***This is the second post in our series “Tales from the Specialty Crop Ambassadors” – blog posts written by farmers working with the Center for Land-Based Learning in Winters, CA. The Specialty Crop Ambassadors are spearheading projects that support consumption, education, and access to California specialty crops.***
By Anna-Ruth Crittenden
It has been a very eventful month for Farm-to-Mouth as our ½ acre garden is producing more than in previous years. I have been running Farm-to-Mouth for about two years and was looking forward to this summer season because we had successfully gotten a cover crop in in the fall, made contact with a neighbor willing to do tractor work for us, and received an amazing donation of 60 yards of compost. In addition to that, we built a greenhouse in the springtime so we were able to start many of our transplants right here on site.
Here’s the garden on the day we received the compost donation, when we were spreading the compost, and right after transplanting:
Farm-to-Mouth is a supported employment-training program for people with mental illness in Yolo County. We grow our produce on a ½ acre garden at the Farmhouse, a long-term residential care facility and part of the Yolo Community Care Continuum, a well-established non-profit based in Woodland that provides many services to this population.
This season Farm–to-Mouth has had about 12 employees and every week there is lots to do in the garden. The summer squash was the first crop to be ready for harvest and other crops were growing quite well so we planned the first Farm Stand for Wednesday July 1st.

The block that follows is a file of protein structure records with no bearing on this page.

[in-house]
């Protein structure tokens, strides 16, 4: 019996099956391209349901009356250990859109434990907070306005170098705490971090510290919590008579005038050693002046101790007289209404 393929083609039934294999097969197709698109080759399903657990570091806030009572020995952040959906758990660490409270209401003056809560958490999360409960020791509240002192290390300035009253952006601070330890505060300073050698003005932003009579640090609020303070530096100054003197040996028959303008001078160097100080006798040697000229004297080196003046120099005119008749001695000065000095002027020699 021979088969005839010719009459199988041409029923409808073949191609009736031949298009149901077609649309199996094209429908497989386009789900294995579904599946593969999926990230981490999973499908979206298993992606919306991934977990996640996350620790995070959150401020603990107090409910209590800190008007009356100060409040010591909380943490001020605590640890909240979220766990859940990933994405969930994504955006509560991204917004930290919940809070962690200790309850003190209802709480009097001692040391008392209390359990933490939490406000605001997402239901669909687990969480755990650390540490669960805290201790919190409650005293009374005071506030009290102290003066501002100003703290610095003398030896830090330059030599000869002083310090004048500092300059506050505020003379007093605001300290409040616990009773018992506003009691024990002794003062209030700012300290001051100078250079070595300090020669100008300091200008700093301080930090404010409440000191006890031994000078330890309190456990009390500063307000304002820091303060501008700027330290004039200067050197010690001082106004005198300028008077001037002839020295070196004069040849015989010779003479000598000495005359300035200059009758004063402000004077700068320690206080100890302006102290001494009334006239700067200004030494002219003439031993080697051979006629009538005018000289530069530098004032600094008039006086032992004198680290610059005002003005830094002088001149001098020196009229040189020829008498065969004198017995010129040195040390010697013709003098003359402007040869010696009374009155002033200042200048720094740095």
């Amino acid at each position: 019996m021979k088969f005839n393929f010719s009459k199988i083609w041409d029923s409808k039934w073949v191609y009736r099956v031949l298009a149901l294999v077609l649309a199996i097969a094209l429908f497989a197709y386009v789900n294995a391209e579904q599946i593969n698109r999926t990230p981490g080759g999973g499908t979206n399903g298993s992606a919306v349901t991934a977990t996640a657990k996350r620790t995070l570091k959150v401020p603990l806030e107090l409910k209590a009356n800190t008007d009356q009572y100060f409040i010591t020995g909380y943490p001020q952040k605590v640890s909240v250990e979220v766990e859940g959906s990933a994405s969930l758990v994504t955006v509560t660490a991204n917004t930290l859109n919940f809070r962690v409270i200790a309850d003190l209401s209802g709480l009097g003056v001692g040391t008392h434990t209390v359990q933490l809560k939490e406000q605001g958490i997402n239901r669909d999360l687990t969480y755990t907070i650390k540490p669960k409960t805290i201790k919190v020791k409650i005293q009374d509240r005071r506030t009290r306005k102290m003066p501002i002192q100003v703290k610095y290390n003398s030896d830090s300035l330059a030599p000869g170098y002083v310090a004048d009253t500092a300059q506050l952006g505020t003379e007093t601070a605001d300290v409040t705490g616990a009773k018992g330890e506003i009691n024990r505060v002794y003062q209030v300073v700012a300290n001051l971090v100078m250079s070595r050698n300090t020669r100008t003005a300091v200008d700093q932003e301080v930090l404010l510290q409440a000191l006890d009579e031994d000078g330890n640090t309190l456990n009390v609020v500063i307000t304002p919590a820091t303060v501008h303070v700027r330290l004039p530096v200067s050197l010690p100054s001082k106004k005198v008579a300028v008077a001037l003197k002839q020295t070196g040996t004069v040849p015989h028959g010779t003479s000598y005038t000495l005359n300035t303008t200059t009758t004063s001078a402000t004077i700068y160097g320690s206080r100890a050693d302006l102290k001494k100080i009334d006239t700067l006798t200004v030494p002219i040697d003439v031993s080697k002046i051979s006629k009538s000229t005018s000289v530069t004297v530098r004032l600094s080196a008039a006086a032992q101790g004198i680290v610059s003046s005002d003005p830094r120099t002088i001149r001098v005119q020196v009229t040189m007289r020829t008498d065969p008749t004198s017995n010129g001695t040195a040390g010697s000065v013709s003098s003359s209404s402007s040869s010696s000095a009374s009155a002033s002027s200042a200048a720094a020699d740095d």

I asked two of Farm-to-Mouth’s longest standing and most consistent employees to work the first Farm Stand. It was a great start: we had four customers. There were mostly squash and quite a few lemon cucumbers available; the brown paper bags are full of dried tulsi, or Holy Basil. This herb gets a high price in the commercial market and is used to make a refreshing tea similar to chamomile. Many Farm-to-Mouth employees have never heard of tulsi when they start working in the garden but become fans of the herb as a tea and are encouraged to take it home with them.
I am glad that we have gotten started with the Farm Stands this season because it is the first time since Farm-to-Mouth started that the employees can be directly involved with marketing their produce. Although the attendance at the Farm Stand events has been low, I am optimistic that as word spreads people will tell others and we can get more of a buzz going for our efforts. As it is now, Farm-to-Mouth employees take home surplus produce after the event and we have connected with Davis Community Meals for donations of everything leftover after that.
We have received many positive responses to the Farm Stand but our biggest challenge is our location which is quite far off the beaten path for many people. However, I think that the more often people make the trip out to the Farm Stand, the more they will learn about the program which will be very beneficial in the long-term.